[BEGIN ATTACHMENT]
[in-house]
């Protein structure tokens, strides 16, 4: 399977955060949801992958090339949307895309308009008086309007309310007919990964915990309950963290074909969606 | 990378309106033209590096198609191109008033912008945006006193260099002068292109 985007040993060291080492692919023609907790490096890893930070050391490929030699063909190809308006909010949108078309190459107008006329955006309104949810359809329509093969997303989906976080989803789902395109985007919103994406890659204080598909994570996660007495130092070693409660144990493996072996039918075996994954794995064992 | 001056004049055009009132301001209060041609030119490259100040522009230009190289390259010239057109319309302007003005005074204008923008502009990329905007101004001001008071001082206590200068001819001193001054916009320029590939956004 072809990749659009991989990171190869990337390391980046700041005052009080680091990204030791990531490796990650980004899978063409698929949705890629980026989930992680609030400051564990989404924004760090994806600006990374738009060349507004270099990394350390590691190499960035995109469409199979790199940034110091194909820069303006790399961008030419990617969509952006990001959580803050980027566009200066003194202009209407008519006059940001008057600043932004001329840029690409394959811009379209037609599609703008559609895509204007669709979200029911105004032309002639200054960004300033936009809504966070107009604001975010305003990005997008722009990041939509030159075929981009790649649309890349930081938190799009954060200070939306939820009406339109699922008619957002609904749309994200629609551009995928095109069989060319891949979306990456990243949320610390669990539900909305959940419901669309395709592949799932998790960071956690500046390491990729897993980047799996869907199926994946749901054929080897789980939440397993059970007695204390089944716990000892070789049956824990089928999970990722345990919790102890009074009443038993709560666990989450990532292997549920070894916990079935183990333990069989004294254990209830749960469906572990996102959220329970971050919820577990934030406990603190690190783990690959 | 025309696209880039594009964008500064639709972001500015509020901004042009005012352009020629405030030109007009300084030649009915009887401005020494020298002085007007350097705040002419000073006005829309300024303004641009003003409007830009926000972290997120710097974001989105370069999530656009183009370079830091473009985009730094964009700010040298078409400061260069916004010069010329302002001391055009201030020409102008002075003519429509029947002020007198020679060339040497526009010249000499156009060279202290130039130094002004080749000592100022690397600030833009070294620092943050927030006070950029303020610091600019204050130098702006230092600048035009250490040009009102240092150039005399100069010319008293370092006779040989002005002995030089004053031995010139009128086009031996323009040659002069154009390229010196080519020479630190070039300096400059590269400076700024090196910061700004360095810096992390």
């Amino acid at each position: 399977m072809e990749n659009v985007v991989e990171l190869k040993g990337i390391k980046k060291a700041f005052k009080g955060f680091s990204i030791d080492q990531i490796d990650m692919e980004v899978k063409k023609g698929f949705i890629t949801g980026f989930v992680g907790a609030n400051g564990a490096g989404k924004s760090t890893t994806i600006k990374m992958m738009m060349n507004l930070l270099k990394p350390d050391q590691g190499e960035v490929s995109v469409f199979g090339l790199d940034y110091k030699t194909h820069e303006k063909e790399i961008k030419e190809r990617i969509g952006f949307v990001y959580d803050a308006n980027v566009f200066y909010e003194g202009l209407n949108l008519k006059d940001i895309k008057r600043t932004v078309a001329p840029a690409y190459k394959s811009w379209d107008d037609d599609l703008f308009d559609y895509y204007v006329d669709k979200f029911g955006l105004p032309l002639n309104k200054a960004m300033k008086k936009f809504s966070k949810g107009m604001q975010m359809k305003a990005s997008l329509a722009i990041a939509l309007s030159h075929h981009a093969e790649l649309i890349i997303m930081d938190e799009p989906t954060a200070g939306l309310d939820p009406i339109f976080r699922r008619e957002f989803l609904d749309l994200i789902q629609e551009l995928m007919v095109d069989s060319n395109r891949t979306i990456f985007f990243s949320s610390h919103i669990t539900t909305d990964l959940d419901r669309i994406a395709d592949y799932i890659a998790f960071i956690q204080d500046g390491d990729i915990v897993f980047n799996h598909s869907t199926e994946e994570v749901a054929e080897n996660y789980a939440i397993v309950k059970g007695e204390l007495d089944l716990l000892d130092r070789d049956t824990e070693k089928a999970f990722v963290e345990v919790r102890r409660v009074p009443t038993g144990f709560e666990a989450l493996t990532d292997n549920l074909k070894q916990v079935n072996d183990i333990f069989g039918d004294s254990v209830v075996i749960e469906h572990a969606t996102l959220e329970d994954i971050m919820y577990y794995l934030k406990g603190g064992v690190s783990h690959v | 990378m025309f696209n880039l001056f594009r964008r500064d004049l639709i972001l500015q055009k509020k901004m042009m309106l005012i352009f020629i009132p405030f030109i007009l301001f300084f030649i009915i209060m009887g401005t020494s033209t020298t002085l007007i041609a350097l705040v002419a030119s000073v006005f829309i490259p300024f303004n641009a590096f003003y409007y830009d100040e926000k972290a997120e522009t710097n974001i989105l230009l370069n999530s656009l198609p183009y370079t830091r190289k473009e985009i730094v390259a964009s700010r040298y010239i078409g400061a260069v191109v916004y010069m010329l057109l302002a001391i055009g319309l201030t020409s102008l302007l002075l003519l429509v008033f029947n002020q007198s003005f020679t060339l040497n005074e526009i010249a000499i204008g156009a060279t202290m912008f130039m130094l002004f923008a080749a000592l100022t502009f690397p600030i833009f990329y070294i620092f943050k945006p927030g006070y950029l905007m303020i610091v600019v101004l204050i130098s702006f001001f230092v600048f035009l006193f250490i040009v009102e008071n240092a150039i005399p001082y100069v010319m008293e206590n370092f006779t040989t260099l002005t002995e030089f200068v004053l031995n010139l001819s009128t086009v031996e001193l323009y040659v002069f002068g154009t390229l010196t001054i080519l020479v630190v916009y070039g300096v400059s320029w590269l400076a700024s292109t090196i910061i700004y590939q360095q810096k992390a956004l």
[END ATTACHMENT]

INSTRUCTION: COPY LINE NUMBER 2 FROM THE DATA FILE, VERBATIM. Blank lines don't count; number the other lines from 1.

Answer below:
């Protein structure tokens, strides 16, 4: 399977955060949801992958090339949307895309308009008086309007309310007919990964915990309950963290074909969606 | 990378309106033209590096198609191109008033912008945006006193260099002068292109 985007040993060291080492692919023609907790490096890893930070050391490929030699063909190809308006909010949108078309190459107008006329955006309104949810359809329509093969997303989906976080989803789902395109985007919103994406890659204080598909994570996660007495130092070693409660144990493996072996039918075996994954794995064992 | 001056004049055009009132301001209060041609030119490259100040522009230009190289390259010239057109319309302007003005005074204008923008502009990329905007101004001001008071001082206590200068001819001193001054916009320029590939956004 072809990749659009991989990171190869990337390391980046700041005052009080680091990204030791990531490796990650980004899978063409698929949705890629980026989930992680609030400051564990989404924004760090994806600006990374738009060349507004270099990394350390590691190499960035995109469409199979790199940034110091194909820069303006790399961008030419990617969509952006990001959580803050980027566009200066003194202009209407008519006059940001008057600043932004001329840029690409394959811009379209037609599609703008559609895509204007669709979200029911105004032309002639200054960004300033936009809504966070107009604001975010305003990005997008722009990041939509030159075929981009790649649309890349930081938190799009954060200070939306939820009406339109699922008619957002609904749309994200629609551009995928095109069989060319891949979306990456990243949320610390669990539900909305959940419901669309395709592949799932998790960071956690500046390491990729897993980047799996869907199926994946749901054929080897789980939440397993059970007695204390089944716990000892070789049956824990089928999970990722345990919790102890009074009443038993709560666990989450990532292997549920070894916990079935183990333990069989004294254990209830749960469906572990996102959220329970971050919820577990934030406990603190690190783990690959 | 025309696209880039594009964008500064639709972001500015509020901004042009005012352009020629405030030109007009300084030649009915009887401005020494020298002085007007350097705040002419000073006005829309300024303004641009003003409007830009926000972290997120710097974001989105370069999530656009183009370079830091473009985009730094964009700010040298078409400061260069916004010069010329302002001391055009201030020409102008002075003519429509029947002020007198020679060339040497526009010249000499156009060279202290130039130094002004080749000592100022690397600030833009070294620092943050927030006070950029303020610091600019204050130098702006230092600048035009250490040009009102240092150039005399100069010319008293370092006779040989002005002995030089004053031995010139009128086009031996323009040659002069154009390229010196080519020479630190070039300096400059590269400076700024090196910061700004360095810096992390």